Sweetheart of Sigma Chi

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    F. Dudleigh Vernor


    Byron D. Stokes

  • History of The Sweetheart of Sigma Chi

    Written in 1911 by two undergraduates at Albion College in Michigan, The Sweetheart of Sigma Chi has become the most popular college fraternity song in history. The site of the writing of the song was Dickie Hall on the campus of Albion. Byron D. Stokes wrote the words one June day while in class. He took the words to his Sigma Chi Brother F. Dudleigh "Dud" Vernor, who was practicing the organ in the campus chapel; Vernor completed the music that day. It was written for the 25th Anniversary Reunion in June 1911 of the Alpha Pi Chapter. It was first sung by Harry H. Clifford (Alpha Pi, '11), who designed the drawing on the original sheet music, published by Richard Vernor (Alpha Pi, '13), brother of Dud Vernor.


    Stokes was asked by many people, "Who is the girl who was the inspiration?" He answered it was no one in particular. The "Sweetheart" is the symbol for the spiritual ingredient in brotherhood. It was the Sigma Chi Fraternity itself that inspired the song. I wrote the words not long after my initiation, and the magic of our Ritual with its poetic overtones and undertones was, I suppose, the source of my inspiration. Obviously the "Sweetheart" is not a real girl; she is, in fact, just the opposite. The word does not make sense in terms of a literal interpretation. When I wrote the words, I was influenced by the poetry of William Blake and Dante and in the symbolic method of writing poetry.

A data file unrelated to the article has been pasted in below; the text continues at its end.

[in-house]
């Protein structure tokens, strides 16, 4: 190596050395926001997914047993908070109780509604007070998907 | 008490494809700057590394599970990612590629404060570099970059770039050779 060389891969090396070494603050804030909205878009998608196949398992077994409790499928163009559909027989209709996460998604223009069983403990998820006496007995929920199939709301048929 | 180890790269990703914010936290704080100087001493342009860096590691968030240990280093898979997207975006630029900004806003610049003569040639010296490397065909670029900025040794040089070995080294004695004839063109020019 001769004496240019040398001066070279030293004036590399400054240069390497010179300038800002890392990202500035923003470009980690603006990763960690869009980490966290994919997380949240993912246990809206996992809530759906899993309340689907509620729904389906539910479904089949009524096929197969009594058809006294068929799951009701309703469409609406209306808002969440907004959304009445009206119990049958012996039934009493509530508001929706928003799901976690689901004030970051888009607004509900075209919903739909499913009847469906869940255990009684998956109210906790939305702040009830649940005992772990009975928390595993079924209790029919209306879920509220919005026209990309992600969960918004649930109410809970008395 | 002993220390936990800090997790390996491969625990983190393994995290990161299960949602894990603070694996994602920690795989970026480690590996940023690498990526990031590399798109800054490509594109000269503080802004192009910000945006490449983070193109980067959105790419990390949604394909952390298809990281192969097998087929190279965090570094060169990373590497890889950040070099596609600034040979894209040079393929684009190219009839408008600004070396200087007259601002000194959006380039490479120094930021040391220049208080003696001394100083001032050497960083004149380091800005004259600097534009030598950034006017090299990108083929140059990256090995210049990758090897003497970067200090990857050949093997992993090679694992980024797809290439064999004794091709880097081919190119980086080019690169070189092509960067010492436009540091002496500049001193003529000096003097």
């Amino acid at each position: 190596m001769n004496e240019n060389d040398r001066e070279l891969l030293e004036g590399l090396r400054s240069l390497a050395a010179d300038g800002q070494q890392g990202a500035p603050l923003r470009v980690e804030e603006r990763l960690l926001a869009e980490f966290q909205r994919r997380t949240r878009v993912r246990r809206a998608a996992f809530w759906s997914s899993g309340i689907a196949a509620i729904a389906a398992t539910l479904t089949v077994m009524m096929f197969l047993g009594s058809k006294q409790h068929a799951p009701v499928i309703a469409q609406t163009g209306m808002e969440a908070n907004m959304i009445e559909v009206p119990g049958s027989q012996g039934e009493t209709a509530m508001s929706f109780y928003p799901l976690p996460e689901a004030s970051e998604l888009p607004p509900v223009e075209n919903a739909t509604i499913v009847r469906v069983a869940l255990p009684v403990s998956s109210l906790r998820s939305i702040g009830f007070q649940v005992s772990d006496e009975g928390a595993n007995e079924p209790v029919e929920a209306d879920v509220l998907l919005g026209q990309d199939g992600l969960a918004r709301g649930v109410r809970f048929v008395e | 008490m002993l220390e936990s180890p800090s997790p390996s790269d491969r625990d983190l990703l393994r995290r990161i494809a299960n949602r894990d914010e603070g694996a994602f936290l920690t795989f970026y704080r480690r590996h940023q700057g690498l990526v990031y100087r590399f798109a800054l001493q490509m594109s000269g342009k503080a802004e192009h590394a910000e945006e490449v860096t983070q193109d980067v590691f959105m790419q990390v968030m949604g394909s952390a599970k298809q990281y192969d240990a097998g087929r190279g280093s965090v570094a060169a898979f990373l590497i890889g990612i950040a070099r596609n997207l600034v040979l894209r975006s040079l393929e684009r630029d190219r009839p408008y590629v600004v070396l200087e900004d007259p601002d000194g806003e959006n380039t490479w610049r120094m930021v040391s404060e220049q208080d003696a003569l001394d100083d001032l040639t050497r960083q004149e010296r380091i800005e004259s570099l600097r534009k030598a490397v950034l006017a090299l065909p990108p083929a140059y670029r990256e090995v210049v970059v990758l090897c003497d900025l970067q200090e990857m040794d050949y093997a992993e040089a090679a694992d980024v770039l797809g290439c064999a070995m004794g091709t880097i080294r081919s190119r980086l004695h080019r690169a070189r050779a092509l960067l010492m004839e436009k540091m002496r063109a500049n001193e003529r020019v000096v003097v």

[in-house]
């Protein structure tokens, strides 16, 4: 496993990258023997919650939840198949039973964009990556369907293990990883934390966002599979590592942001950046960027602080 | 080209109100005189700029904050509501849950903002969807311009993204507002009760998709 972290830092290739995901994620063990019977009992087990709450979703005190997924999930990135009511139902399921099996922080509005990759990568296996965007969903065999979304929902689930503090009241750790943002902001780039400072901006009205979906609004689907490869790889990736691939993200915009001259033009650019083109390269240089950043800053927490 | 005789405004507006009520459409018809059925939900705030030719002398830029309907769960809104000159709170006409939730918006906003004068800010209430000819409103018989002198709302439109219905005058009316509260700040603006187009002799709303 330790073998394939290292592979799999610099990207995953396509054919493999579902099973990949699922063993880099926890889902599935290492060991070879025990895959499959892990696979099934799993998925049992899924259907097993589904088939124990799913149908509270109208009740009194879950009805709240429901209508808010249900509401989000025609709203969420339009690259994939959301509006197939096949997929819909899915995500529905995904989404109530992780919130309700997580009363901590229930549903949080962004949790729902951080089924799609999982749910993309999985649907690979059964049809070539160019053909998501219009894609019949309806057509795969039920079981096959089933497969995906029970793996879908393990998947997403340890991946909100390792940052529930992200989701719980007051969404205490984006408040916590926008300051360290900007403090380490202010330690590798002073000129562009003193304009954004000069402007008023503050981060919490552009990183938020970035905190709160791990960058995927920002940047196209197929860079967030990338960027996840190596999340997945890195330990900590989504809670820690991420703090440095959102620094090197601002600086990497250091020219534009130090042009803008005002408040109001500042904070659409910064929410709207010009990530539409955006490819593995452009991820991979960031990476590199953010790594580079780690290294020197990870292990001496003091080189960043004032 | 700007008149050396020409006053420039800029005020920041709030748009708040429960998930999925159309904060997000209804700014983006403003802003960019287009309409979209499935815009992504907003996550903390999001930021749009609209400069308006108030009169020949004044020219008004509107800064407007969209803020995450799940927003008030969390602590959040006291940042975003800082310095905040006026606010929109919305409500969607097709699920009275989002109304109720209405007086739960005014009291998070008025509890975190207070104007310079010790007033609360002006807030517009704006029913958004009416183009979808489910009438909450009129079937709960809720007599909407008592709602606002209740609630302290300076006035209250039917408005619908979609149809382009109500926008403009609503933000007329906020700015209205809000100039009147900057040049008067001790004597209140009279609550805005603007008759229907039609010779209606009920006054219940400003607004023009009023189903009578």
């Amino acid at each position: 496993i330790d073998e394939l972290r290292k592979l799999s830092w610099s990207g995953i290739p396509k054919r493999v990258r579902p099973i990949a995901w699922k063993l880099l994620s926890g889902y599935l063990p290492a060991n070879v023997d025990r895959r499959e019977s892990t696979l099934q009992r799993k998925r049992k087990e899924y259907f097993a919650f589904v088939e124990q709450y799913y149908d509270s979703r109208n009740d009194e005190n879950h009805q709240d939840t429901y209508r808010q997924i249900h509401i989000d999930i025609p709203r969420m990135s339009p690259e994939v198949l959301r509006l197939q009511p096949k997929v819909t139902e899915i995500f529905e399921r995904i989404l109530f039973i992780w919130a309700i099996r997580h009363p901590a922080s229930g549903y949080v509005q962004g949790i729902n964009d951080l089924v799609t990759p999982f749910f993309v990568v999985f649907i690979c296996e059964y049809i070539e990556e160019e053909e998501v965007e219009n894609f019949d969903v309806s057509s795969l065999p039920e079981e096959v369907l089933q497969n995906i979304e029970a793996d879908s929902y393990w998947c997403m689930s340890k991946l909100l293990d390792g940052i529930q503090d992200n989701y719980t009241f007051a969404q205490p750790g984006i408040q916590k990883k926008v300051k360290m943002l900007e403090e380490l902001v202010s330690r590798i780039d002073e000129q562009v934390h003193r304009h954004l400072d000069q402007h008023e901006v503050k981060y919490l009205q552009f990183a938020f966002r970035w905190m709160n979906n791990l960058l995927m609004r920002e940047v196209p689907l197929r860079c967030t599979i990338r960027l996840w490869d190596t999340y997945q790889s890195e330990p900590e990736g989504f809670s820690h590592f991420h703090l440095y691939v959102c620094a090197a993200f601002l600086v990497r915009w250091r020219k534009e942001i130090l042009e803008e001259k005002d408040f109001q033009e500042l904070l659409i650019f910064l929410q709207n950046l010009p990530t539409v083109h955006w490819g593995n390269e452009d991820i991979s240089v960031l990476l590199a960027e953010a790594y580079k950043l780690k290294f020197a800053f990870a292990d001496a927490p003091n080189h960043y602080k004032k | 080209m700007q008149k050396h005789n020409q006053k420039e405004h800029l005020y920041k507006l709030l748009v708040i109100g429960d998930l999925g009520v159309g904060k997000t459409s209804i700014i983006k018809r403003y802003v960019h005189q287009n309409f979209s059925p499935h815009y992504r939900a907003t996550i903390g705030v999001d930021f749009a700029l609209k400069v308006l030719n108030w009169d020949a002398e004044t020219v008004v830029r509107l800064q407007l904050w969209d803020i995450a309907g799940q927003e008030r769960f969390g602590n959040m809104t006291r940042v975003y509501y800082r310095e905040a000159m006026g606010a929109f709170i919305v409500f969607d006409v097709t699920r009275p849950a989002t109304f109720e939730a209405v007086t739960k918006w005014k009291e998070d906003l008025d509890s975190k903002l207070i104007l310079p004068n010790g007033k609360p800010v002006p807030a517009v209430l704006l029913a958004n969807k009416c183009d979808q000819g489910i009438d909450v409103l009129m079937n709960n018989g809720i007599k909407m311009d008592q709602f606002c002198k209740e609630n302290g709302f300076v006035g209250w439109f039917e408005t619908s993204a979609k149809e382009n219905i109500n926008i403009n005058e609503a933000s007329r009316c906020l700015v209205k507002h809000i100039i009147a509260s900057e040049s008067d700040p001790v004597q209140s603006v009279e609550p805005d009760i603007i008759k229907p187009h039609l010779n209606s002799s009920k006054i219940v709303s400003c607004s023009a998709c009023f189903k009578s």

Stokes later served Sigma Chi during 1916-1920 as Executive Secretary, Grand Editor, and Grand Historian, and retired in Pasadena, CA. Vernor was organist for the Metropolitan Methodist Church in Detroit for over 50 years. Ironically, although the two collaborated on this classic song while undergraduates, they never saw each other after college. "Our paths simply have never crossed," Vernor said in 1955. However, the two collaborated on at least two other Sigma Chi songs: The Fellowship Song and I'm Glad I'm a Sigma Chi; the latter was dedicated to Sigma Chi Brothers who fought in World War I. Both died in 1974, Vernor at the age of 81 and Stokes at the age of 87. (See also The Centennial History of Sigma Chi: 1855-1955 by Robert M. Collett, pp. 279-281, and History of the Sigma Chi Fraternity by Douglas Richard Carlson, pp. 368-370.)